Healing in Public

A pink lotus flower blossoming on a lake surrounded by lilypads
Photo by Jay Castor / Unsplash

"Music is the Healing Force of the Universe" is one of saxophonist Albert Ayler's transcendent contributions to the 1960s free jazz movement, with lyrics penned and sung by Mary Maria Parks. I found myself revisiting it as I prepared to write today's update, as I began to understand the discomfort I mentioned last month—that disquieting sense of change afoot—as a reminder that I am on a healing journey. This provocation has been with me for over a year now, since co-founding Catalyst Cooperative Healing alongside a pair of clinical social workers. Putting my bio on the website as a part of the effort really foregrounded my sense of what I do as healing work for the first time, thinking about organizational consulting as helping groups heal from the wounds of autocracy and coercion.

But music? It still feels almost embarrassing to describe my music with that word, healing. At this phase of the journey, anyway, it seems that if I'll ever be of any use in that capacity, I have a lot of healing to do myself. But, listening with Ayler and Parks, I am reminded that healing work is at the core of the debut album project that I am finally getting underway here in my late 30s. As Ayler and Parks put it, music is "always there: to feel, to let in, to become obsessed by, to be healed by. So open up your door and let it come in. Let it into the very interior of your soul." For years, despite a deep knowing of its inescapable supportive presence, I have been afraid to follow that invitation. For the first time in years, I am letting it come in again.

Spending last weekend in New York with Pablo and Reca was a huge boost in this direction. For me, asking for help has always been the biggest obstacle in moving towards healing. Our time together confirmed that I am sharing in this project with incredibly kind, generous, big-hearted vibration-makers. Their enthusiastic "yes" has meant the world to me.

I've also connected recently with a fascinating experiment in collective care called The Hologram, having set up my first session using the protocol last month. This is an exciting project that is re-imagining what care could look like if we center our human species' innate capacity for cooperation. To me, it sounds like the stirrings of what the late anthropologist David Graeber called "The Revolt of the Caring Classes."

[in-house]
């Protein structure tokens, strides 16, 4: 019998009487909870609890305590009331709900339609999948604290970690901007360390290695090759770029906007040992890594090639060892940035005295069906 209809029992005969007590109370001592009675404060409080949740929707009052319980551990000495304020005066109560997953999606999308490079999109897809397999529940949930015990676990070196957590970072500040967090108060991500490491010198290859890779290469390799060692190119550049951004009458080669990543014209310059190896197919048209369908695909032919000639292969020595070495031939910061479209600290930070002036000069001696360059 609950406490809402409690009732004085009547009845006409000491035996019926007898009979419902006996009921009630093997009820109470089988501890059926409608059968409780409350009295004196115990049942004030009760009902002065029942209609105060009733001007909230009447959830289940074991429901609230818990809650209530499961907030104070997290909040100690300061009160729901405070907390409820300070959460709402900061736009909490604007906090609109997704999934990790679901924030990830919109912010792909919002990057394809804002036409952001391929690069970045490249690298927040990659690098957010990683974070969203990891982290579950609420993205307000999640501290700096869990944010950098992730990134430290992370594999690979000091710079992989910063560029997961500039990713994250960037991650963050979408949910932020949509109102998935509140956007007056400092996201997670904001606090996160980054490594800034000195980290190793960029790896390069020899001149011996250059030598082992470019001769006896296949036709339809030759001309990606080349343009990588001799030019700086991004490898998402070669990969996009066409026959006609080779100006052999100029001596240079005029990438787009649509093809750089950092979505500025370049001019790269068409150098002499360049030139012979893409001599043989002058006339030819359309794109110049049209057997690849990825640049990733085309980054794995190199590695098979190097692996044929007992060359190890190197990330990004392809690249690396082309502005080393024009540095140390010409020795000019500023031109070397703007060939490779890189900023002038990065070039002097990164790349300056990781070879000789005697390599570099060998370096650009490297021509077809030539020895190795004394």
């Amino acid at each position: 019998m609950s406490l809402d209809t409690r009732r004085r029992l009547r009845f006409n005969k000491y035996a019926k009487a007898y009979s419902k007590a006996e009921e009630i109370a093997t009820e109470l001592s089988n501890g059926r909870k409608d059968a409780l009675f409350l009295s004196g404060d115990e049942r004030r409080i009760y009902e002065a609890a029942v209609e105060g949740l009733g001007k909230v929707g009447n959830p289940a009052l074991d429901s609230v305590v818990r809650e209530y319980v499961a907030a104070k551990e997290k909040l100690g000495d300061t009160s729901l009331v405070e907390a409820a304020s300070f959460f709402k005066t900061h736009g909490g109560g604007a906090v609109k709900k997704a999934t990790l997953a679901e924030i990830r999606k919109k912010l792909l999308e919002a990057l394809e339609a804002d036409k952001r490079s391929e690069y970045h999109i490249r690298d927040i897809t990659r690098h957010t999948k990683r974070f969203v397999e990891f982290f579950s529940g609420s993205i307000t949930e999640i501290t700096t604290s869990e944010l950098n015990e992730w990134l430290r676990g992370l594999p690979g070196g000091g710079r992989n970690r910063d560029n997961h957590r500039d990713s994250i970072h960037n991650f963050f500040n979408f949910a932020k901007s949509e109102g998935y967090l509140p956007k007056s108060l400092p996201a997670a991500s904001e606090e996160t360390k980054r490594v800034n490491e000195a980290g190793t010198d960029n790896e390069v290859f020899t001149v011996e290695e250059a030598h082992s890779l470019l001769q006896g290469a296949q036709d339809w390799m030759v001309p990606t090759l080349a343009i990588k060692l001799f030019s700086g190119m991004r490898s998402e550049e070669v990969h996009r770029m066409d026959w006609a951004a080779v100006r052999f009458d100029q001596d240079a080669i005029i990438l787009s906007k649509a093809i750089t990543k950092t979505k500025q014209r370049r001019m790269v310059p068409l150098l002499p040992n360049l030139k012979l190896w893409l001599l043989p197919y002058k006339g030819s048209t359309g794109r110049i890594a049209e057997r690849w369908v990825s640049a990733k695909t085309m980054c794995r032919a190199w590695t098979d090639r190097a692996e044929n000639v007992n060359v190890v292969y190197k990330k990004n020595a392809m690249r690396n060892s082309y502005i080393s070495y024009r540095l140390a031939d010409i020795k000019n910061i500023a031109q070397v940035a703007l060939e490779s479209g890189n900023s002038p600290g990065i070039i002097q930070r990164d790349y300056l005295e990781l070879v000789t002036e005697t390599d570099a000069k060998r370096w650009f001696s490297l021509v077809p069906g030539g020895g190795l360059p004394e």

(By the way, his talk on the subject is a must-see in my humble opinion!)

This piece from the talk seems especially relevant (about 41 minutes in):

If you think about care, what is the paradigm of a caring relationship? Its a mother and a child. A mother, or a parent, takes care of a child, so that the child can grow and be healthy and flourish, that's true, but on an immediate level, you take care of a child so that it can go and play, that's what children actually do when you're taking care of them. What is play? Play is action done for its own sake. It's in a way the very paradigm of freedom, because action done for its own sake is really what freedom consists of: play and freedom are ultimately the same thing.

Ever since I began to take music seriously as a teenager, I've been haunted by the idea that as a musician, I needed to "make" music. That I was a producer of something—music—for others to experience. But the alternative has always been with me, too—in English, after all, we also call musical activity "play." This has always felt closer to my experience, something much more akin to what Graeber describes in the passage above. The more permission I give myself to play—really play—the more healing feels like a real, embodied possibility. So instead of making music, this process feels like inviting conditions that can allow for me to listen and respond to what the music is asking for—to let it come in. Music as sound for its own sake. Music as the healing force of the universe.

So far, this allowing has been uncomfortable—there are challenges, anxieties, and painful memories that arise as I relate to it. Part of me would prefer not to feel those feelings, but here we are. Even still, I'm deeply grateful to everyone who has been a part of this process so far, even if it's just reading these words as I send them out onto into the world.

Next month, by the time this monthly update rolls around, I'll also have completed another trip around the sun. One thing I do miss a bit since quitting Facebook is the utterly random assortment of salutations and celebratory remarks that would come across my feed. So if you're up for it, I'd welcome an email in my inbox on the 2nd of November saying hello! I've also set a birthday goal to reach at least 10 supporters on my Ampled page, the threshold at which artists on the platform become artist-owners. I'm now over halfway there—if you know anyone who might be curious to follow along, please send them my way! It would be a wonderful birthday gift to celebrate that milestone.

Thanks again for following along. Now, if you have another nine minutes to spare, have a listen to Ayler and Parks's masterpiece: